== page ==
The frequent preposterous plot devices left me saying, "Oh, come on!" However, the book is very well narrated; Paul Michael's accents and character voices are very enjoyable.
I am not a Christian and avoid anything labeled as a Christian novel. However, I purchased Frank Peretti's "The Visitation" and downloaded it before discovering that it was of that genre. Having already bought it, I figured I'd give it a try fully expecting to be disappointed and quitting it early on.
I was wrong! This is a well-written and excellently read suspense novel. Not the edge-of-your-seat variety but nonetheless a truly interesting story. You don't need to believe in God and Satan to appreciate the mystery of "The Visitation". After all, I certainly don't believe in vampires, but I enjoyed "Dracula". And Peretti is not the least bit preachy. This is a good listen and I unreservedly recommend it.
Coben has written a solid, tense thriller and Brick provides his usual superb reading skills. However, Paul Copeland, the protagonist, is such a sanctimonious prig that I found my growing dislike for him to be detracting from the pleasure of the listen. By the finale, I admit, that he did bend a little, but it was too little and too late. He was a most unpleasant character. The problem is that he wasn't an anti-hero, and he certainly was no hero. He was just unlikeable.
Nonetheless, I was captured by the plot and by Brick's timing. I couldn't wait to get back to it; the Audible version of a page-turner. I recommend it for fans of suspense.
I generally prefer my audiobooks in their unabridged versions. This abridgement of "Isolation Ward' strongly reinforces my bias. A book is well abridged when one is unaware that it has been shortened. In this case, one is all too painfully aware of its abridged nature. It is a choppy and sloppy job. I wish I had opted for the unabridged version because the plot is interesting and the characters may well be, but you wouldn't know it from listening to this hack job.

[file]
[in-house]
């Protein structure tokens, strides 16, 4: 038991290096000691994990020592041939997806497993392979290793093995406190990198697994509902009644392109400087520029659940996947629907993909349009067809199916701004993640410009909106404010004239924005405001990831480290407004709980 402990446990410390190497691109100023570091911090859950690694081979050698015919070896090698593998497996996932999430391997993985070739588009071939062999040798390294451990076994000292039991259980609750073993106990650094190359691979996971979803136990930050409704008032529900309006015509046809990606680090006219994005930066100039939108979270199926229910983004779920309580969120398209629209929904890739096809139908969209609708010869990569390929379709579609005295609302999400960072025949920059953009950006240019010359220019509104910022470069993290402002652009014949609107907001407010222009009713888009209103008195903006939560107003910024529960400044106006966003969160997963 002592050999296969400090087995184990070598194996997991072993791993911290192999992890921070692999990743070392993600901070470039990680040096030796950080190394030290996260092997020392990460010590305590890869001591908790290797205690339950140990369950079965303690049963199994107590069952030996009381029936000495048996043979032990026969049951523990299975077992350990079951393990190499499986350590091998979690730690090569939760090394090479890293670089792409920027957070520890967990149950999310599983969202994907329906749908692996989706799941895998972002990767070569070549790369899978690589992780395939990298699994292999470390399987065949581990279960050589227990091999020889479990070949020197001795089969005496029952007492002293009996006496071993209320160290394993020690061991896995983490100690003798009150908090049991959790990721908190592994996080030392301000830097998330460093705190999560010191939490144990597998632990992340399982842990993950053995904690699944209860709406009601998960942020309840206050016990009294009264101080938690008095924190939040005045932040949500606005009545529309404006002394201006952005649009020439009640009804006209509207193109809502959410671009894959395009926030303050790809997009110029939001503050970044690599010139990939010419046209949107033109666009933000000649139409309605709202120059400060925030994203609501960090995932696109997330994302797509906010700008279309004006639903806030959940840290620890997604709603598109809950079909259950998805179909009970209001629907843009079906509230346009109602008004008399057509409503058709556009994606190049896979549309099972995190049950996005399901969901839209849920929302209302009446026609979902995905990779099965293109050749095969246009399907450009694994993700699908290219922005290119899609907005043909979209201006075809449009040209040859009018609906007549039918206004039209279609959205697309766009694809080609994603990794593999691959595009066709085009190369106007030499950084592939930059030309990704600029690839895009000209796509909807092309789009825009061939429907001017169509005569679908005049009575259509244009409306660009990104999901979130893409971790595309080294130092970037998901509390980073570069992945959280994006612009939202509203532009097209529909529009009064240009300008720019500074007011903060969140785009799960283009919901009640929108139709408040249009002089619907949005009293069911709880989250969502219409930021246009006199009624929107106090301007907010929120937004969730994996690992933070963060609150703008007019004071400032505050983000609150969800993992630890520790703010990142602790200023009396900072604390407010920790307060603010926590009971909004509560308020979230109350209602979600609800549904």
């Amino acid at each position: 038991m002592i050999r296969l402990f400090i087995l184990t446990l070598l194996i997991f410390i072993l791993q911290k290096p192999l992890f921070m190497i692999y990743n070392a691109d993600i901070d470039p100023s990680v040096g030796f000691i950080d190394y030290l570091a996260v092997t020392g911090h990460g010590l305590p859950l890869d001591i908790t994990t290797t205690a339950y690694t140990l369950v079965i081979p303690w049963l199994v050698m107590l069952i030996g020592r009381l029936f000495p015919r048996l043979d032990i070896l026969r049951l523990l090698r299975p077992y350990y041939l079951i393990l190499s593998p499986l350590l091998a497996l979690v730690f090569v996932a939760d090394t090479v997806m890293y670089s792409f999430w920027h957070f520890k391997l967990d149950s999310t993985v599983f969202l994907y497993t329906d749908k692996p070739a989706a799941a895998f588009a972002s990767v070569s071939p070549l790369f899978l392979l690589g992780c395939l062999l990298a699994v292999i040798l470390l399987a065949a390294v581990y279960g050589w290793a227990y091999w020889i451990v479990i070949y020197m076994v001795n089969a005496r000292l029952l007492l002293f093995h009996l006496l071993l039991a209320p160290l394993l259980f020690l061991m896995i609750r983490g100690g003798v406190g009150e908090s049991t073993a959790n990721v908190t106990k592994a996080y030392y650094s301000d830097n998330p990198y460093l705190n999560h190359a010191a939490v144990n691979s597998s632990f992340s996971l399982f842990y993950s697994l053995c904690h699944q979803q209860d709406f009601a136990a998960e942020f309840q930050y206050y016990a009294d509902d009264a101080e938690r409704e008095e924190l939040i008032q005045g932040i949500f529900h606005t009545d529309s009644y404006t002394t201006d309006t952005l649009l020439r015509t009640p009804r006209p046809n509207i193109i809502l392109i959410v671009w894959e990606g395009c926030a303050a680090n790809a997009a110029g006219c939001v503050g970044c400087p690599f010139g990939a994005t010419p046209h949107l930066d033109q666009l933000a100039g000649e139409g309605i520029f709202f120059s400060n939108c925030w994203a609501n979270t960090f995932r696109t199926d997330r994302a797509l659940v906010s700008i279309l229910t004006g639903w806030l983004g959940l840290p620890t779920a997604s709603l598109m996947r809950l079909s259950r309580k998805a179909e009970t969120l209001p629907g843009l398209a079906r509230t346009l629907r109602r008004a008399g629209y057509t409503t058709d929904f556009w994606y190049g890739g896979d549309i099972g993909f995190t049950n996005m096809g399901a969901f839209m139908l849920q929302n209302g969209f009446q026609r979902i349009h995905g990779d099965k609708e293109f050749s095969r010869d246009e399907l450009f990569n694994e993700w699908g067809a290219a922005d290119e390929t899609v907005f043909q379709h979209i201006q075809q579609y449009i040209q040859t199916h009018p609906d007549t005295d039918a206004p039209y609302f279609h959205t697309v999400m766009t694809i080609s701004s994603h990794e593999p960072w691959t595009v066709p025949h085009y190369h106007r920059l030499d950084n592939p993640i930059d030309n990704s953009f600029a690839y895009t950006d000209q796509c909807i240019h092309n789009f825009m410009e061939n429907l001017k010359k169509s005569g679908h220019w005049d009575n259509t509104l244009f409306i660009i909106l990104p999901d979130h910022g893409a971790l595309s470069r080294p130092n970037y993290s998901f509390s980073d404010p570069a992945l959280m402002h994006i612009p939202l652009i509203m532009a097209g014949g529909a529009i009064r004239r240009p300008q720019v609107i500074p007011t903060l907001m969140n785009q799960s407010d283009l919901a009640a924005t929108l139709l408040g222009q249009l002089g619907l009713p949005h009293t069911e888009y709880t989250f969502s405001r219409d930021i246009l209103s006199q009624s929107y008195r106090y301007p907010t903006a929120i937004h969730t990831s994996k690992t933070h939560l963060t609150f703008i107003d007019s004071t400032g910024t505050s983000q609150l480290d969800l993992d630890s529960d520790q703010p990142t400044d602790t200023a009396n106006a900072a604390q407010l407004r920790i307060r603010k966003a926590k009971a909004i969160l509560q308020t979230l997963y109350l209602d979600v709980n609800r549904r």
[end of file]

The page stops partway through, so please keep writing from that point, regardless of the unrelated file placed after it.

This did keep me coming back for more in spite of the poor research, implausible plotting, and an unimaginative ending. Gardner gets a bit wrapped up in trying to induce twists and, like many wannabe suspense writers, she ends up ruining what could have been a really good yarn. There's just no way her detectives could be that dumb! For example, they're in Richmond, VA and they need an expert botanist. Unfortunately, the nearest government expert is two hours away. These dolts, supposedly an experienced detective and an FBI novitiate, don't think to check with the local university! There are far too many plot weaknesses like this to make the book really enjoyable. I'd recommend you look elsewhere for your thrills.
A wonderful bit of prose. My wife and I found this story to be heart warming and charming. It is reminiscent of Tom Bodet's "The End of the Road" or Andy Griffith's Mayberry. A thoroughly enjoyable small town story. Highly recommended!
One is not expecting great literature within this genre. However, as a fan of suspenseful thrillers, I do expect the author to build the suspense honestly, without resorting to the Hollywood style contrivances that Child finds necessary in this book. A good idea, and the science is okay, but the plotting is, at too many times, plodding. There are too many good thrillers to recommend this book.
Very objective description of the similarities and differences among the three monotheistic religions.
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